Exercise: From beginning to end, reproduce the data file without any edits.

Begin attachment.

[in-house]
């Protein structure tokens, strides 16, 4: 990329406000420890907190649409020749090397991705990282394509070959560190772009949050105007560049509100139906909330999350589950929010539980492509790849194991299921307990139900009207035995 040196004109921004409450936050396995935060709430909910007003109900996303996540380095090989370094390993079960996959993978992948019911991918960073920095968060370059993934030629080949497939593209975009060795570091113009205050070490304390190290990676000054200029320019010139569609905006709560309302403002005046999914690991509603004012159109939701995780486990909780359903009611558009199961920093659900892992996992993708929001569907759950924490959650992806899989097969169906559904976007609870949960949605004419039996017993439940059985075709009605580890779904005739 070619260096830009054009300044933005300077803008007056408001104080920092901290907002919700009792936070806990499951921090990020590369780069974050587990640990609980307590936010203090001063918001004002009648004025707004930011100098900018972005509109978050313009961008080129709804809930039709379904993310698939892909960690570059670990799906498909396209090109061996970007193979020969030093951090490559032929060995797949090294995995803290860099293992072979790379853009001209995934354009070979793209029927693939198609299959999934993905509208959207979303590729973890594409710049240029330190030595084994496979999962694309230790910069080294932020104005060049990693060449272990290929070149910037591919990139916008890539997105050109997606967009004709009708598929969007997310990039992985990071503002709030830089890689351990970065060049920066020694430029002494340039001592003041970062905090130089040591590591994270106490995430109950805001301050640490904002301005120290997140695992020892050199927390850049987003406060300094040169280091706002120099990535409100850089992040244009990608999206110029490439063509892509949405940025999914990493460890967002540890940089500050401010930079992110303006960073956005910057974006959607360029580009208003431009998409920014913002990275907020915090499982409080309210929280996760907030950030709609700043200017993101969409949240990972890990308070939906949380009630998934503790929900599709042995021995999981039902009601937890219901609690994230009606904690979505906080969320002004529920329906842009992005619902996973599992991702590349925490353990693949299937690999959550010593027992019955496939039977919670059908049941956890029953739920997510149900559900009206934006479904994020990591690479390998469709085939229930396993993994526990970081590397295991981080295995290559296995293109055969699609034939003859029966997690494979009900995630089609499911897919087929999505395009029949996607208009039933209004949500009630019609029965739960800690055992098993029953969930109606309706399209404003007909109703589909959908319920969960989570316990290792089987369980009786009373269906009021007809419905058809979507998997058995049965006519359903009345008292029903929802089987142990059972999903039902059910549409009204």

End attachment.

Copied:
[in-house]
């Protein structure tokens, strides 16, 4: 990329406000420890907190649409020749090397991705990282394509070959560190772009949050105007560049509100139906909330999350589950929010539980492509790849194991299921307990139900009207035995 040196004109921004409450936050396995935060709430909910007003109900996303996540380095090989370094390993079960996959993978992948019911991918960073920095968060370059993934030629080949497939593209975009060795570091113009205050070490304390190290990676000054200029320019010139569609905006709560309302403002005046999914690991509603004012159109939701995780486990909780359903009611558009199961920093659900892992996992993708929001569907759950924490959650992806899989097969169906559904976007609870949960949605004419039996017993439940059985075709009605580890779904005739 070619260096830009054009300044933005300077803008007056408001104080920092901290907002919700009792936070806990499951921090990020590369780069974050587990640990609980307590936010203090001063918001004002009648004025707004930011100098900018972005509109978050313009961008080129709804809930039709379904993310698939892909960690570059670990799906498909396209090109061996970007193979020969030093951090490559032929060995797949090294995995803290860099293992072979790379853009001209995934354009070979793209029927693939198609299959999934993905509208959207979303590729973890594409710049240029330190030595084994496979999962694309230790910069080294932020104005060049990693060449272990290929070149910037591919990139916008890539997105050109997606967009004709009708598929969007997310990039992985990071503002709030830089890689351990970065060049920066020694430029002494340039001592003041970062905090130089040591590591994270106490995430109950805001301050640490904002301005120290997140695992020892050199927390850049987003406060300094040169280091706002120099990535409100850089992040244009990608999206110029490439063509892509949405940025999914990493460890967002540890940089500050401010930079992110303006960073956005910057974006959607360029580009208003431009998409920014913002990275907020915090499982409080309210929280996760907030950030709609700043200017993101969409949240990972890990308070939906949380009630998934503790929900599709042995021995999981039902009601937890219901609690994230009606904690979505906080969320002004529920329906842009992005619902996973599992991702590349925490353990693949299937690999959550010593027992019955496939039977919670059908049941956890029953739920997510149900559900009206934006479904994020990591690479390998469709085939229930396993993994526990970081590397295991981080295995290559296995293109055969699609034939003859029966997690494979009900995630089609499911897919087929999505395009029949996607208009039933209004949500009630019609029965739960800690055992098993029953969930109606309706399209404003007909109703589909959908319920969960989570316990290792089987369980009786009373269906009021007809419905058809979507998997058995049965006519359903009345008292029903929802089987142990059972999903039902059910549409009204």